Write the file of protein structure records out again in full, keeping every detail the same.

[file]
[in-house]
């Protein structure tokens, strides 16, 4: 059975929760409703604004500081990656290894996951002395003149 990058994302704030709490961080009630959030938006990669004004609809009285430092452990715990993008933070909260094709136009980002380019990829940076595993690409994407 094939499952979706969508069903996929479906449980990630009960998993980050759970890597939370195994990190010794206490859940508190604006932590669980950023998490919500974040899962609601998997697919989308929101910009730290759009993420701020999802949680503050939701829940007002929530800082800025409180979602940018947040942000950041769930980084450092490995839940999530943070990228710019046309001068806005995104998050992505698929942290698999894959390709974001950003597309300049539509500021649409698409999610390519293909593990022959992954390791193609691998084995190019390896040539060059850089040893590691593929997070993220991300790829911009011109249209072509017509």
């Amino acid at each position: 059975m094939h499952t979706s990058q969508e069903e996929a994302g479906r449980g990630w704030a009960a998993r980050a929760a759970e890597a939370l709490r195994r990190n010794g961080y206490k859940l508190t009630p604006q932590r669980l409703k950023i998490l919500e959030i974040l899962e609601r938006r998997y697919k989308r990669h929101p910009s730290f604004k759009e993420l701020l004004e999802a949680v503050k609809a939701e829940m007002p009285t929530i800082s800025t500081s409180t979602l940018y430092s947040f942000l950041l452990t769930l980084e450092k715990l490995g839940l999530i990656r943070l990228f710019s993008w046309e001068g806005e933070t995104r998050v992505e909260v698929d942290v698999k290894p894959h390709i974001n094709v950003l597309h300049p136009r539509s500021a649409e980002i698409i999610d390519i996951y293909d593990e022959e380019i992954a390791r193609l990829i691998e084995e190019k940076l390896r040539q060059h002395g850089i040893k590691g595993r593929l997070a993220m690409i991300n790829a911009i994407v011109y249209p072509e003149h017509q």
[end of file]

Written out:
[in-house]
């Protein structure tokens, strides 16, 4: 059975929760409703604004500081990656290894996951002395003149 990058994302704030709490961080009630959030938006990669004004609809009285430092452990715990993008933070909260094709136009980002380019990829940076595993690409994407 094939499952979706969508069903996929479906449980990630009960998993980050759970890597939370195994990190010794206490859940508190604006932590669980950023998490919500974040899962609601998997697919989308929101910009730290759009993420701020999802949680503050939701829940007002929530800082800025409180979602940018947040942000950041769930980084450092490995839940999530943070990228710019046309001068806005995104998050992505698929942290698999894959390709974001950003597309300049539509500021649409698409999610390519293909593990022959992954390791193609691998084995190019390896040539060059850089040893590691593929997070993220991300790829911009011109249209072509017509």
């Amino acid at each position: 059975m094939h499952t979706s990058q969508e069903e996929a994302g479906r449980g990630w704030a009960a998993r980050a929760a759970e890597a939370l709490r195994r990190n010794g961080y206490k859940l508190t009630p604006q932590r669980l409703k950023i998490l919500e959030i974040l899962e609601r938006r998997y697919k989308r990669h929101p910009s730290f604004k759009e993420l701020l004004e999802a949680v503050k609809a939701e829940m007002p009285t929530i800082s800025t500081s409180t979602l940018y430092s947040f942000l950041l452990t769930l980084e450092k715990l490995g839940l999530i990656r943070l990228f710019s993008w046309e001068g806005e933070t995104r998050v992505e909260v698929d942290v698999k290894p894959h390709i974001n094709v950003l597309h300049p136009r539509s500021a649409e980002i698409i999610d390519i996951y293909d593990e022959e380019i992954a390791r193609l990829i691998e084995e190019k940076l390896r040539q060059h002395g850089i040893k590691g595993r593929l997070a993220m690409i991300n790829a911009i994407v011109y249209p072509e003149h017509q």